Self-Reliant Gardening Tips for Spring


| 3/18/2013 9:31:00 AM


Tags: Spring Gardening, Container Gardening, Raised Garden Beds, Worm Composting Bin, Vermiculture, DIY, Fence Paint, Milk Paint, Desiree Bell,

This spring become more self-reliant and reduce your exposure to chemicals by planting herbs in pots, building raised garden beds, creating a worm composting bin and making your own fence paint.

Planting Herbs in Pots

Herbs can be grown in a large outdoor pot, as long as the pot has good drainage, is at least 14 inches in diameter and 9 inches deep, and is filled with fertile soil. Purchase small plants and position them according to size (about 4 inches apart). Plant and lightly water. Sage, rosemary, thyme, lavender, oregano, chervil, summer savory and lovage are readily available and can be used as single seasonings or in combination with one another. (I recommend using these herbs to create an Herbes De Provence season mix.)

Building Raised Garden Beds

While raised beds are not a new idea, they are still beneficial and very easy to build. Raised beds have been used for more than 2,000 years, ever since the Greeks first noticed plants sprouting in landslide areas where soil was loose and moisture penetrated easily. With this in mind, they started making their own raised beds. As it turns out, adding aerated, turned and amended soil with organic matter to raised beds loosens soil, which improves its texture and nutrient value. Spacing plants close together also creates shade and keeps the moisture in the soil by self-mulching, which helps produce growth.

Constructing a raised bed is simple, as you can make a frame with any solid material that holds soil. Just keep in mind that if you use wood it must be rot-resistant because the frame will be in constant contact with moist soil. Cedar and redwood are two types of wood that are resistant to decay; Douglas fir and pine can be used but may only last five years. Raised beds can extend above the ground from several inches to 12 inches, and the beds can be made to fit any size as long as the middle can be easily accessed for weeding and harvesting. Cut the wood to the size of your planned bed, drill three holes with a #30 bit at the corner boards and insert 4-inch weather-proof drywall screws. For more stability, attach brackets to the inside corners.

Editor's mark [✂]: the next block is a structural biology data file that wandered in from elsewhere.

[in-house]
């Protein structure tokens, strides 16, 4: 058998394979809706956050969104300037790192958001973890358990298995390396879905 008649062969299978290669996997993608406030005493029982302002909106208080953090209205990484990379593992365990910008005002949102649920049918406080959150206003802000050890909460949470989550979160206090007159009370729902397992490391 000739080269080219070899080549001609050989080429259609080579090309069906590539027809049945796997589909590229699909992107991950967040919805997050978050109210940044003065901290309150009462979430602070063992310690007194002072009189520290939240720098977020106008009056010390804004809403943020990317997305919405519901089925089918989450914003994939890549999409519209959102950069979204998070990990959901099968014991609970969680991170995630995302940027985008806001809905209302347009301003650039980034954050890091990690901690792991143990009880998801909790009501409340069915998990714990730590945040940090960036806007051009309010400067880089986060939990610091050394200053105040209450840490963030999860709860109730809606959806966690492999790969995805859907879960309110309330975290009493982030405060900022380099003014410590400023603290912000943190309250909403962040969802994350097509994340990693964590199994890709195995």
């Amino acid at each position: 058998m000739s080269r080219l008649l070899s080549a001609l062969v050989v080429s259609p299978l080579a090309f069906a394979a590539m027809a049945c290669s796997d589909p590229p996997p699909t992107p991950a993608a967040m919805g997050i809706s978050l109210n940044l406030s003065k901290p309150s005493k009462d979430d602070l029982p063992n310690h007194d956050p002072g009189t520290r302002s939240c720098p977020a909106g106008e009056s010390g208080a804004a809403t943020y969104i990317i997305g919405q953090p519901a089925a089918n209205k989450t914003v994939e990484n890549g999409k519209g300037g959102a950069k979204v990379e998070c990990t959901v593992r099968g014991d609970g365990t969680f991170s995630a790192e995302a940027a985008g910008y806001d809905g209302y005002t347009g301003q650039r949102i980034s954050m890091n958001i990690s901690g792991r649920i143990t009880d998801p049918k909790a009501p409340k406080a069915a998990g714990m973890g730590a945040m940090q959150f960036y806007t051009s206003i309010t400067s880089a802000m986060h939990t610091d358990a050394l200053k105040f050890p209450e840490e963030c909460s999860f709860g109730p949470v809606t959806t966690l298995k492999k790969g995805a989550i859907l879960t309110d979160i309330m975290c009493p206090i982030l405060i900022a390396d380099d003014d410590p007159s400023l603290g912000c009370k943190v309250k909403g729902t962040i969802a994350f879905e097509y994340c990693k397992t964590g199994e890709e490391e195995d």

When deciding where to place the raised beds, remember that most plants need at least eight hours of sun each day. Turn the soil where the raised bed will be permanently placed. If there are critters underground that may nibble on your vegetables, line the bed with chicken wire. Fill the bed with a combination of soil, compost, peat moss and fertilizer 8–32–16. But the fun part is deciding what seeds to plant. A beginning gardener may want to start with a simple salad bed that consists of lettuces, tomatoes, cucumbers, bell peppers, radishes and scallions.

Worm Composting Bin

Vermiculture, or red wiggler worm composting, is a way to recycle your kitchen scraps, tea and coffee grounds, and turn it into nutritious soil and fertilizer for your plants. Coffee grounds are an excellent addition as they add nitrogen, an element that bacteria needs in order to turn organic matter into compost.




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